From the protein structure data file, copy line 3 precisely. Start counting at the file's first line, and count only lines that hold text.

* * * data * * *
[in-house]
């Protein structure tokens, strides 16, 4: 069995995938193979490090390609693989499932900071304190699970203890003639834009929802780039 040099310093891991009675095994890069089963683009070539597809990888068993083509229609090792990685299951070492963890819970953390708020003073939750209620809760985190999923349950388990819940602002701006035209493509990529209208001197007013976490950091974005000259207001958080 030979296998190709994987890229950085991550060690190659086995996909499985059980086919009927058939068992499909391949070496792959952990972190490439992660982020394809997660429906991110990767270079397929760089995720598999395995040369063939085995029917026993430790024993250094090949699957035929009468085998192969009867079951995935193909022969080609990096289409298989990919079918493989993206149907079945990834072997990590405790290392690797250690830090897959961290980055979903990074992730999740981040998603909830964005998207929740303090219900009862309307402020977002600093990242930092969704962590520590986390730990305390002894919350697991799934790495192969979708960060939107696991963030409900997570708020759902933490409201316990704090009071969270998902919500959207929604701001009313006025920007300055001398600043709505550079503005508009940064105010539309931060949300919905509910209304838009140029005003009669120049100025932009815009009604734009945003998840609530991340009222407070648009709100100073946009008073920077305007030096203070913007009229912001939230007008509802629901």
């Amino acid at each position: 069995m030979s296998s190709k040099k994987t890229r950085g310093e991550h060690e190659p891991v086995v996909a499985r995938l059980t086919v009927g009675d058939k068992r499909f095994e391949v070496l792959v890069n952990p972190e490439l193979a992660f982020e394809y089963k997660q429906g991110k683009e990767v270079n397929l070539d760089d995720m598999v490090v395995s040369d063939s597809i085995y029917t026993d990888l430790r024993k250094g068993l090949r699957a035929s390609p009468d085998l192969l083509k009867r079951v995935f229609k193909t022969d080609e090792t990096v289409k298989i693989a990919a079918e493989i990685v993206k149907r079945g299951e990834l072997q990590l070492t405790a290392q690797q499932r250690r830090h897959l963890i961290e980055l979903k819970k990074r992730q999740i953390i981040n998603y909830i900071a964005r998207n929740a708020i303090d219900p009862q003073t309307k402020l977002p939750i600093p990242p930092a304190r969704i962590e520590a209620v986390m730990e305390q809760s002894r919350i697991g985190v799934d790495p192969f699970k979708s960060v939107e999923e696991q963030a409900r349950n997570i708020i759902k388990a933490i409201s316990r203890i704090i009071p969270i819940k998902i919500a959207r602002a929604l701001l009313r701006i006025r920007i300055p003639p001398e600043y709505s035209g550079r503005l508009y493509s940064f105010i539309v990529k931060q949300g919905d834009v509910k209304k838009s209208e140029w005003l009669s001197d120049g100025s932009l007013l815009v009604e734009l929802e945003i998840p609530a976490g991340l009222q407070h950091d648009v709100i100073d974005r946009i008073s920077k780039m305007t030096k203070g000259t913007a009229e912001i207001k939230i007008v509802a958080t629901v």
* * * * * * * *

């Amino acid at each position: 069995m030979s296998s190709k040099k994987t890229r950085g310093e991550h060690e190659p891991v086995v996909a499985r995938l059980t086919v009927g009675d058939k068992r499909f095994e391949v070496l792959v890069n952990p972190e490439l193979a992660f982020e394809y089963k997660q429906g991110k683009e990767v270079n397929l070539d760089d995720m598999v490090v395995s040369d063939s597809i085995y029917t026993d990888l430790r024993k250094g068993l090949r699957a035929s390609p009468d085998l192969l083509k009867r079951v995935f229609k193909t022969d080609e090792t990096v289409k298989i693989a990919a079918e493989i990685v993206k149907r079945g299951e990834l072997q990590l070492t405790a290392q690797q499932r250690r830090h897959l963890i961290e980055l979903k819970k990074r992730q999740i953390i981040n998603y909830i900071a964005r998207n929740a708020i303090d219900p009862q003073t309307k402020l977002p939750i600093p990242p930092a304190r969704i962590e520590a209620v986390m730990e305390q809760s002894r919350i697991g985190v799934d790495p192969f699970k979708s960060v939107e999923e696991q963030a409900r349950n997570i708020i759902k388990a933490i409201s316990r203890i704090i009071p969270i819940k998902i919500a959207r602002a929604l701001l009313r701006i006025r920007i300055p003639p001398e600043y709505s035209g550079r503005l508009y493509s940064f105010i539309v990529k931060q949300g919905d834009v509910k209304k838009s209208e140029w005003l009669s001197d120049g100025s932009l007013l815009v009604e734009l929802e945003i998840p609530a976490g991340l009222q407070h950091d648009v709100i100073d974005r946009i008073s920077k780039m305007t030096k203070g000259t913007a009229e912001i207001k939230i007008v509802a958080t629901v």